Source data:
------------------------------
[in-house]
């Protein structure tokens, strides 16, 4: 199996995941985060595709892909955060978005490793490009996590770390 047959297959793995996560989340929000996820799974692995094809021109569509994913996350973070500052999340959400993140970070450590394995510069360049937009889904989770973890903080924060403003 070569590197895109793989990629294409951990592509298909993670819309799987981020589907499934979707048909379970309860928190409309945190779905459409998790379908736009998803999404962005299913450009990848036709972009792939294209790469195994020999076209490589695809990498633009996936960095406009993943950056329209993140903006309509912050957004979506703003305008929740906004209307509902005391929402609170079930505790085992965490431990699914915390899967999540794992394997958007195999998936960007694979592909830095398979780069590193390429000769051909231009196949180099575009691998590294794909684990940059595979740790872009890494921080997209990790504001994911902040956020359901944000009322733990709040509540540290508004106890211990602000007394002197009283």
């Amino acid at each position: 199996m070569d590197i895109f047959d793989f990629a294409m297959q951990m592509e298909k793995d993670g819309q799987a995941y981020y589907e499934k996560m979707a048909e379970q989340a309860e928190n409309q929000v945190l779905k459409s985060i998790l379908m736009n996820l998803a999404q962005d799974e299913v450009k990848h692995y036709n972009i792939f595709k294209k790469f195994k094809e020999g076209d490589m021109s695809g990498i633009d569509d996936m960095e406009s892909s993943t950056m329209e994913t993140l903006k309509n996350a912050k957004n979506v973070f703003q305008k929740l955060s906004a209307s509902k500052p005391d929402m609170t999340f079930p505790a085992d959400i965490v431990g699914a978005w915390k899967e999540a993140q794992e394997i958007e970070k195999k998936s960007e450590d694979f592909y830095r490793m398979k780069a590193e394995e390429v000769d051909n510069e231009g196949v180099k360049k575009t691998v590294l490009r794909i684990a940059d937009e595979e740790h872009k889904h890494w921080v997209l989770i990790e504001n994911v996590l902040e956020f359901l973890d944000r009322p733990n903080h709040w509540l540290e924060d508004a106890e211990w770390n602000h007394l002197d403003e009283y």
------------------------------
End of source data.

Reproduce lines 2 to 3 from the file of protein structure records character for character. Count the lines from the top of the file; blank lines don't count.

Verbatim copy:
């Protein structure tokens, strides 16, 4: 199996995941985060595709892909955060978005490793490009996590770390 047959297959793995996560989340929000996820799974692995094809021109569509994913996350973070500052999340959400993140970070450590394995510069360049937009889904989770973890903080924060403003 070569590197895109793989990629294409951990592509298909993670819309799987981020589907499934979707048909379970309860928190409309945190779905459409998790379908736009998803999404962005299913450009990848036709972009792939294209790469195994020999076209490589695809990498633009996936960095406009993943950056329209993140903006309509912050957004979506703003305008929740906004209307509902005391929402609170079930505790085992965490431990699914915390899967999540794992394997958007195999998936960007694979592909830095398979780069590193390429000769051909231009196949180099575009691998590294794909684990940059595979740790872009890494921080997209990790504001994911902040956020359901944000009322733990709040509540540290508004106890211990602000007394002197009283």
């Amino acid at each position: 199996m070569d590197i895109f047959d793989f990629a294409m297959q951990m592509e298909k793995d993670g819309q799987a995941y981020y589907e499934k996560m979707a048909e379970q989340a309860e928190n409309q929000v945190l779905k459409s985060i998790l379908m736009n996820l998803a999404q962005d799974e299913v450009k990848h692995y036709n972009i792939f595709k294209k790469f195994k094809e020999g076209d490589m021109s695809g990498i633009d569509d996936m960095e406009s892909s993943t950056m329209e994913t993140l903006k309509n996350a912050k957004n979506v973070f703003q305008k929740l955060s906004a209307s509902k500052p005391d929402m609170t999340f079930p505790a085992d959400i965490v431990g699914a978005w915390k899967e999540a993140q794992e394997i958007e970070k195999k998936s960007e450590d694979f592909y830095r490793m398979k780069a590193e394995e390429v000769d051909n510069e231009g196949v180099k360049k575009t691998v590294l490009r794909i684990a940059d937009e595979e740790h872009k889904h890494w921080v997209l989770i990790e504001n994911v996590l902040e956020f359901l973890d944000r009322p733990n903080h709040w509540l540290e924060d508004a106890e211990w770390n602000h007394l002197d403003e009283y």